Environmental Regulations, Oil Refineries & the Price of Oil

In the comments to this post, Praktike points to this page at the National Resource Defense Council which argues the following,

Rolling back pollution protections, as some advocate, to allow refinery expansions is also not the answer. Although refinery capacity is a factor in today’s higher gasoline prices, environmental regulations are not the reason for tight refinery capacity, according to the DOE, the Environmental Protection Agency, the General Accounting Office, and even oil industry executives.

I have to wonder about the sources of this claim. After all this webpage at the Energy Information Administration says the following,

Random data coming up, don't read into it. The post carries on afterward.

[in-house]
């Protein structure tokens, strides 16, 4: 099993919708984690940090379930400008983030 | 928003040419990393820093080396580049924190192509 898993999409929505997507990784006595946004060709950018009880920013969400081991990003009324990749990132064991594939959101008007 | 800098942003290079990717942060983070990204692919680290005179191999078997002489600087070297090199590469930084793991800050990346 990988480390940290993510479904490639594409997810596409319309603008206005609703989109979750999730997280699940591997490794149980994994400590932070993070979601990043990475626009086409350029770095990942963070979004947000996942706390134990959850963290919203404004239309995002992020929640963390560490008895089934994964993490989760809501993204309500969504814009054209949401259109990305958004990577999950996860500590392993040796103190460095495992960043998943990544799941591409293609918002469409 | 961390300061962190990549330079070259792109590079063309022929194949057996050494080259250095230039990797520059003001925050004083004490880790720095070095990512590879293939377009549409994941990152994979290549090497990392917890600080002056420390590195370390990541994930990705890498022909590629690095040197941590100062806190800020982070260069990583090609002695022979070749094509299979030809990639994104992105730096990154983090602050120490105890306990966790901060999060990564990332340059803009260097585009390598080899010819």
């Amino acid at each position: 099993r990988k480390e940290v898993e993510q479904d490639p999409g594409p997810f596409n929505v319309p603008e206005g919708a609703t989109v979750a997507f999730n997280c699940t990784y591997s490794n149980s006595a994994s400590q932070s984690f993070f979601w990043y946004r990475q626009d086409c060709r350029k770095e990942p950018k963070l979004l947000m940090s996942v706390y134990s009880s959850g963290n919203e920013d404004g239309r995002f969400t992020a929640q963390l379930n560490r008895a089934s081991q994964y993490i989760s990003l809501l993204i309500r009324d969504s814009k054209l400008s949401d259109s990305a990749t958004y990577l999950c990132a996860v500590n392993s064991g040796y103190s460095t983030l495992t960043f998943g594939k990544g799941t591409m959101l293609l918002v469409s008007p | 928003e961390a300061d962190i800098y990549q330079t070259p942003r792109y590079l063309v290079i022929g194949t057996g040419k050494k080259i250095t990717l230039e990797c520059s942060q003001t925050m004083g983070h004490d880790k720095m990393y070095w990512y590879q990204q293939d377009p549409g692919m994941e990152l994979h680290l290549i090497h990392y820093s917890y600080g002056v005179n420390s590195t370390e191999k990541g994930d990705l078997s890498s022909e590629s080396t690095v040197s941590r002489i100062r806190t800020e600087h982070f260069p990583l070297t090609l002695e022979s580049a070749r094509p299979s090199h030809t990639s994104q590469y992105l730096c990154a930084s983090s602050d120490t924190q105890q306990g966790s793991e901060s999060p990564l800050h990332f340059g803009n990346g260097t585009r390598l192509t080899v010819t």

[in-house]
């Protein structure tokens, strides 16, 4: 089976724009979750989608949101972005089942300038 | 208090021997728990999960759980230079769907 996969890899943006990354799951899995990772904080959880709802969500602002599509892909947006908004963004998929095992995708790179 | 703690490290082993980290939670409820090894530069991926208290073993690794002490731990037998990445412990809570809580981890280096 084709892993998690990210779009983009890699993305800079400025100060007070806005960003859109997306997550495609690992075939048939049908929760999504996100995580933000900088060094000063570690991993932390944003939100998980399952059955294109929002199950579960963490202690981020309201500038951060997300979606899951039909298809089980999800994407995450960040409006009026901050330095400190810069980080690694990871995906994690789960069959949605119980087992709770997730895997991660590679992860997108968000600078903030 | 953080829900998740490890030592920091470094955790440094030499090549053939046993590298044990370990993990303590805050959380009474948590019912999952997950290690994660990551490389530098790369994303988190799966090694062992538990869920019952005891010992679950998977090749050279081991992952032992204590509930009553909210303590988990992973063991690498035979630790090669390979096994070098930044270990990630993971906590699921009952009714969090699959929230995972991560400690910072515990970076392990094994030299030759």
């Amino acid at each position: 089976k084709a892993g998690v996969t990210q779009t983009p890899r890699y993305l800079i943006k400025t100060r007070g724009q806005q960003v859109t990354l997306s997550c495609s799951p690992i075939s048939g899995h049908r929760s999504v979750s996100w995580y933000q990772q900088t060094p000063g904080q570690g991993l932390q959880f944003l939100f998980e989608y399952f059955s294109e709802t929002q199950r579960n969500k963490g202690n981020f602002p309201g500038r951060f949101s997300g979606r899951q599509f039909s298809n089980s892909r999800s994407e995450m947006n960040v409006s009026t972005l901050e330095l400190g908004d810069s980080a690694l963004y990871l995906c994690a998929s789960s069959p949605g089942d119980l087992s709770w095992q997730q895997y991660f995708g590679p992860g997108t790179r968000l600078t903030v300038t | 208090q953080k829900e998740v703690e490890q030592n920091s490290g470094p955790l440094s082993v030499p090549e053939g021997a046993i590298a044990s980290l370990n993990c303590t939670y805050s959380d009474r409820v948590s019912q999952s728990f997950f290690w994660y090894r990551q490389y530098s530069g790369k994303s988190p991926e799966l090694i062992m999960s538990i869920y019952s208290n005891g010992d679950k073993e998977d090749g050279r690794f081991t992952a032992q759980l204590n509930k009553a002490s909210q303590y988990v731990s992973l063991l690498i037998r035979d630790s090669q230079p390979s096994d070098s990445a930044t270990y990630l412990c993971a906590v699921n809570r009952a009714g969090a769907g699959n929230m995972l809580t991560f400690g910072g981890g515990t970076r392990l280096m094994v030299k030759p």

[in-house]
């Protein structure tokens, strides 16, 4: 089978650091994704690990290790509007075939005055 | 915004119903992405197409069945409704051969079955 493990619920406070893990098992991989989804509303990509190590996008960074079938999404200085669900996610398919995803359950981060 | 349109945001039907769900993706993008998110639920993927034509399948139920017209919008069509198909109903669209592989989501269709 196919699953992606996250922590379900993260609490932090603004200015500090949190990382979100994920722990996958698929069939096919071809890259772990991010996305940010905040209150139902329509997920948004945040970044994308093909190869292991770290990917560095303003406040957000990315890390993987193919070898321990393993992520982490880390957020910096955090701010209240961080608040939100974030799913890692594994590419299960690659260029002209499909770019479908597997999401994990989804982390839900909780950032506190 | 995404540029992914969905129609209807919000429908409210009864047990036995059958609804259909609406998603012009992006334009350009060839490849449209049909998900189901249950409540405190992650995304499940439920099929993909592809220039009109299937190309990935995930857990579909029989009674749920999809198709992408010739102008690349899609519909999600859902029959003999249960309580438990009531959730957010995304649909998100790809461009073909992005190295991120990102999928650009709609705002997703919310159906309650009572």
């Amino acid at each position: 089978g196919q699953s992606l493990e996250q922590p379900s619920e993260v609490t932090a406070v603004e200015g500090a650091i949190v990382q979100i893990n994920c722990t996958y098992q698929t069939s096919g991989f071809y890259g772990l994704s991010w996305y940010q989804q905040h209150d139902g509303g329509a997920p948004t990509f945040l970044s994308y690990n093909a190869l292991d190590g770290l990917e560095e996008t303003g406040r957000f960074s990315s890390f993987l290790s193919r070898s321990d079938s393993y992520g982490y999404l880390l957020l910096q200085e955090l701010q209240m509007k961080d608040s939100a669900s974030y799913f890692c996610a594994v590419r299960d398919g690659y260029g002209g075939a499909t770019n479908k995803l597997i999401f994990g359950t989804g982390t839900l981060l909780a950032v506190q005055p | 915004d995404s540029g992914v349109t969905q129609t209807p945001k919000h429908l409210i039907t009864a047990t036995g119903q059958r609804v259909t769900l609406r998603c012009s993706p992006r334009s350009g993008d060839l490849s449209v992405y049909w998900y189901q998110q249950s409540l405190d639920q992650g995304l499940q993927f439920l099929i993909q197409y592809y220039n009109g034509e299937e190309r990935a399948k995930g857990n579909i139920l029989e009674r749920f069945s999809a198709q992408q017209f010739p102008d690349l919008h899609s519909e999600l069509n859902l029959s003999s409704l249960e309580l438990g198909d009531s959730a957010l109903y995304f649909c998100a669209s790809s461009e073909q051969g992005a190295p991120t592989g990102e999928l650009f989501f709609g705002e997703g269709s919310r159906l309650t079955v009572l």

The impact of environmental requirements on the profitability of the majors̢۪ U.S. refining/marketing operations appeared to remain substantial after 1995. Actual operating ROI averaged 58 percent of the value of operating ROI excluding the effects of environmental requirements, over the 1996 to 2001 period (Table 4). That is, actual profitability was 42 percent below the estimated level of profitability without environmental compliance.

In other words, environmental compliance hurt profits. Lower profits and you’ll have fewer firms in the industry.

Commenter spencer wrote the following,

If you index the price of gasoline and the price of crude oil over the last 20 years the ratio of the two measures has varied from a high of 100.25 to a low of 99.75. In other words over the last 20 years using monthly data for crude and gasoline there has been no significant change in the price of gasoline relative to the price of crude oil. The data on monthly gasoline prices published by the Department of Energy does not show any big spikes in the price of gasoline that was not explained by higher crude prices.